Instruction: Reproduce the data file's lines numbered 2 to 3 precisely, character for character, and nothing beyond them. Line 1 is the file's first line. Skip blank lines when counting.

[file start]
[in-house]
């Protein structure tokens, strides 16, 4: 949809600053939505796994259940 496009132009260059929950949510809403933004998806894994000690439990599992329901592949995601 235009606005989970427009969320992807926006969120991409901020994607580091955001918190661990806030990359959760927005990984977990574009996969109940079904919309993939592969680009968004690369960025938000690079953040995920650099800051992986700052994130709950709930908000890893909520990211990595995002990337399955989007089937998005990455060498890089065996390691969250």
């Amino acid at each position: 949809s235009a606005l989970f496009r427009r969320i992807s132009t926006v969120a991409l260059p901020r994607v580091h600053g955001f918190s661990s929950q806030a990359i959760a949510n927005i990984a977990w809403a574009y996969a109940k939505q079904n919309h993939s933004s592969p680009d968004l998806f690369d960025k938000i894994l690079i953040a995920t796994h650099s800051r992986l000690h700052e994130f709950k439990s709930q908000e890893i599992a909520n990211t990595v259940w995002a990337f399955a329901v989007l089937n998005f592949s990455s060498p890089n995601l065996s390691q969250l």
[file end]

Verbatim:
């Protein structure tokens, strides 16, 4: 949809600053939505796994259940 496009132009260059929950949510809403933004998806894994000690439990599992329901592949995601 235009606005989970427009969320992807926006969120991409901020994607580091955001918190661990806030990359959760927005990984977990574009996969109940079904919309993939592969680009968004690369960025938000690079953040995920650099800051992986700052994130709950709930908000890893909520990211990595995002990337399955989007089937998005990455060498890089065996390691969250």
């Amino acid at each position: 949809s235009a606005l989970f496009r427009r969320i992807s132009t926006v969120a991409l260059p901020r994607v580091h600053g955001f918190s661990s929950q806030a990359i959760a949510n927005i990984a977990w809403a574009y996969a109940k939505q079904n919309h993939s933004s592969p680009d968004l998806f690369d960025k938000i894994l690079i953040a995920t796994h650099s800051r992986l000690h700052e994130f709950k439990s709930q908000e890893i599992a909520n990211t990595v259940w995002a990337f399955a329901v989007l089937n998005f592949s990455s060498p890089n995601l065996s390691q969250l």